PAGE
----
Indeed, Dylann Roof, who murdered nine people in a historically black South Carolina church in 2015, should have been flagged in NICS because of a prior drug arrest. Removing these flags would make it easier for killers like Roof to buy a gun.
Just last year, Parents Opposed to Pot published a list of mass killers it claims were heavy users of marijuana, including Aurora shooter James Holmes, Tucson shooter Jared Loughner, and Chattanooga shooter Mohammad Abdulazeez.
If our elected officials are serious about curbing gun violence, they cannot cave to pressure from the left to reduce or eliminate penalties for marijuana offenses or remove marijuana from the CSA’s list of controlled substances.
Equally misguided is the Democrats’ push for constitutionally dubious ERPO (“extreme risk protection order,” or “red flag”) legislation. These laws are unnecessary. Instead, we need to enforce current laws allowing mentally ill people to be civilly committed. All states have civil commitment statutes that permit a psychiatric facility to involuntarily commit a person for a fixed period of time before a judge must either release the person or extend the confinement.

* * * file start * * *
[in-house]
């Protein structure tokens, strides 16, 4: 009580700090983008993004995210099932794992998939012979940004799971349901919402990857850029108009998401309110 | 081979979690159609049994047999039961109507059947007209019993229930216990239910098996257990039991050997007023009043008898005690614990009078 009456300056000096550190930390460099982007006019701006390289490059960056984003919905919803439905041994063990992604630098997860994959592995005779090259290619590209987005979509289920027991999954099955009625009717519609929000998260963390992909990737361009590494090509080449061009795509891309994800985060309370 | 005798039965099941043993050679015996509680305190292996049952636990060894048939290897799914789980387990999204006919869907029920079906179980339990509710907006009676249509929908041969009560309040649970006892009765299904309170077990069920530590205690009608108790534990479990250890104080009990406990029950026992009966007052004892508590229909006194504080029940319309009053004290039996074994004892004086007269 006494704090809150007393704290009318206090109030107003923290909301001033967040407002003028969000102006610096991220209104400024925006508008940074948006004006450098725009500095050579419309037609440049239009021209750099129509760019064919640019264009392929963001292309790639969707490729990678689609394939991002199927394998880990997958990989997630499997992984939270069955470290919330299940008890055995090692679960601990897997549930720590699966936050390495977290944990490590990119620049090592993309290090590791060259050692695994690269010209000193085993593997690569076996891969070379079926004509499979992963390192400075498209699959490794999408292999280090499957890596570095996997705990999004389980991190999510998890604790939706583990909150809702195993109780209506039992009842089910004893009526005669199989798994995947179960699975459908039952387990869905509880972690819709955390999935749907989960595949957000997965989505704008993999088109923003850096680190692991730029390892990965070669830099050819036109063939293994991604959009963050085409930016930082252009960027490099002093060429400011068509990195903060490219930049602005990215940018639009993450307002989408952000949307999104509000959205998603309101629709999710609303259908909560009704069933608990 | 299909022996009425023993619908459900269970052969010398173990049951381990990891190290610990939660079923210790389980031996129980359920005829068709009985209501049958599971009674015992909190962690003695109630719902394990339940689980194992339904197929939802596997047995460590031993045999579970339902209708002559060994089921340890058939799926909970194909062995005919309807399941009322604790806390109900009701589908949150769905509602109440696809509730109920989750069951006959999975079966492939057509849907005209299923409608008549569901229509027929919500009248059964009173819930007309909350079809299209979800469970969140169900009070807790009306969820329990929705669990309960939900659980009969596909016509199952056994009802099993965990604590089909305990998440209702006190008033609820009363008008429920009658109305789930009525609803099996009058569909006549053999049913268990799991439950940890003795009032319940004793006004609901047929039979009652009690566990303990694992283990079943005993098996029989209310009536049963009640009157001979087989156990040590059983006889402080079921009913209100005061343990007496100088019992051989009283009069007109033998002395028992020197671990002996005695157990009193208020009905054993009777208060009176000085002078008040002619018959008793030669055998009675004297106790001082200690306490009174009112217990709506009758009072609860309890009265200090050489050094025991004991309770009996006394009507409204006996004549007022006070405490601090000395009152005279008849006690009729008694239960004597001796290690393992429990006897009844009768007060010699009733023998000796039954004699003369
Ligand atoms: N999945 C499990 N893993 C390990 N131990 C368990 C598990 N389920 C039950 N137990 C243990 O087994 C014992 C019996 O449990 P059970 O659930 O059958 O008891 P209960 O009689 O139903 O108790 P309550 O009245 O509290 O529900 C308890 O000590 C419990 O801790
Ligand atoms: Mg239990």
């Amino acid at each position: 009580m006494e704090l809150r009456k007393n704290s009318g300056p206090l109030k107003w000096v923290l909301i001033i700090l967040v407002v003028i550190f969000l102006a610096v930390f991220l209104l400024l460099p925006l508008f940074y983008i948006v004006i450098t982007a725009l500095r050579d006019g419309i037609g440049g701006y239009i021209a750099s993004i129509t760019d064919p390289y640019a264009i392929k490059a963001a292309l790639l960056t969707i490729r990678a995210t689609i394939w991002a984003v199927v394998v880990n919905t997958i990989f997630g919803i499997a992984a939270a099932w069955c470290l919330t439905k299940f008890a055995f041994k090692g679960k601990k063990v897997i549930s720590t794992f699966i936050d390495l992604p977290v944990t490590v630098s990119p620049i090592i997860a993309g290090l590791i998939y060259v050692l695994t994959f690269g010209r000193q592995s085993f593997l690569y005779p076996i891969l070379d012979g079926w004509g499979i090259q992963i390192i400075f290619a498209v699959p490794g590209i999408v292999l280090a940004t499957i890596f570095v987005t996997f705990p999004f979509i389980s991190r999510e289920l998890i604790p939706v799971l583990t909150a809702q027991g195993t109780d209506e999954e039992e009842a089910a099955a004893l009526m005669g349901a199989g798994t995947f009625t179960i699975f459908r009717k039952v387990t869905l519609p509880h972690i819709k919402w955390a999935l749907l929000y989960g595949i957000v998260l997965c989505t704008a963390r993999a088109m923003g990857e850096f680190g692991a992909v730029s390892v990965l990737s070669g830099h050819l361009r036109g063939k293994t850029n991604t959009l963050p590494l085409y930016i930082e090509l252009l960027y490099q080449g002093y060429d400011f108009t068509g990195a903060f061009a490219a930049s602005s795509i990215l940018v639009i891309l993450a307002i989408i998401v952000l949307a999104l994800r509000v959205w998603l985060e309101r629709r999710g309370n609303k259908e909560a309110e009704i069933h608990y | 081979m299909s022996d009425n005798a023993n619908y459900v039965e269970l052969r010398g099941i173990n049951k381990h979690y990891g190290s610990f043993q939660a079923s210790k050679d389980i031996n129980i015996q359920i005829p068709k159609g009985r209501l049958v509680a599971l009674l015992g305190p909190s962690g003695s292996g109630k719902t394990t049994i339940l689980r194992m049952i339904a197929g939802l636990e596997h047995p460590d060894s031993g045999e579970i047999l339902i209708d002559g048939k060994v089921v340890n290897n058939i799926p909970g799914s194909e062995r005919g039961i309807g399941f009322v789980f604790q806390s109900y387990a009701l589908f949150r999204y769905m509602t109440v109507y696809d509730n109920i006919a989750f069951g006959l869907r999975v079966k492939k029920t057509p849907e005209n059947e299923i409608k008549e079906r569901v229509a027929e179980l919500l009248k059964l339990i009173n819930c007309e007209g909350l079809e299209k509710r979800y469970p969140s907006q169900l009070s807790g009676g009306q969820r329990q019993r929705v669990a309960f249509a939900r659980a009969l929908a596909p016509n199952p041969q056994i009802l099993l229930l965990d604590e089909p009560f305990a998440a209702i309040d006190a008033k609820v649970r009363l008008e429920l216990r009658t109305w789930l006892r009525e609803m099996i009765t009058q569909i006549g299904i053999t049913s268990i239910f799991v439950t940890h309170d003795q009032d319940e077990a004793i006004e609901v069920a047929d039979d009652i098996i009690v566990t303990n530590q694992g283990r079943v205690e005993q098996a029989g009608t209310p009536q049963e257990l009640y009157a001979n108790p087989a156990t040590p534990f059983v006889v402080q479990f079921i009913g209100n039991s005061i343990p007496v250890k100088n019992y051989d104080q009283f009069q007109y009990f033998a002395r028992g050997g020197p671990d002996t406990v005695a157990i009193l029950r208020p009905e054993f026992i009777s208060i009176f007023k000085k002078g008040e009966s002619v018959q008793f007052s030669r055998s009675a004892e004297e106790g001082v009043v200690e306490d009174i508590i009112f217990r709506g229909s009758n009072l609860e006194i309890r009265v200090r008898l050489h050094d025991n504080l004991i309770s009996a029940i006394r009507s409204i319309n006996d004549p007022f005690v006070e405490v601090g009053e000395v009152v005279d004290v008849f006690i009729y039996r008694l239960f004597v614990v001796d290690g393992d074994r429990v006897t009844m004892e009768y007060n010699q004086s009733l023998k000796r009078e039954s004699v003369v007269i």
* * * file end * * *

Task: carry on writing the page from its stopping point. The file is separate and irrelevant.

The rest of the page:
Under these laws, a troubled person not only would be separated from his weapon, but he would also be confined to a secure setting and receive much-needed mental health treatment during the separation period. This would not be the case with the Democrats’ ERPOs. Additionally, a person who has been civilly committed, unlike a person who has just been the subject of an ERPO, would be disqualified under § 922(g) from possessing a firearm upon release. Congress just needs to make funds available to encourage states to use their civil commitment statutes.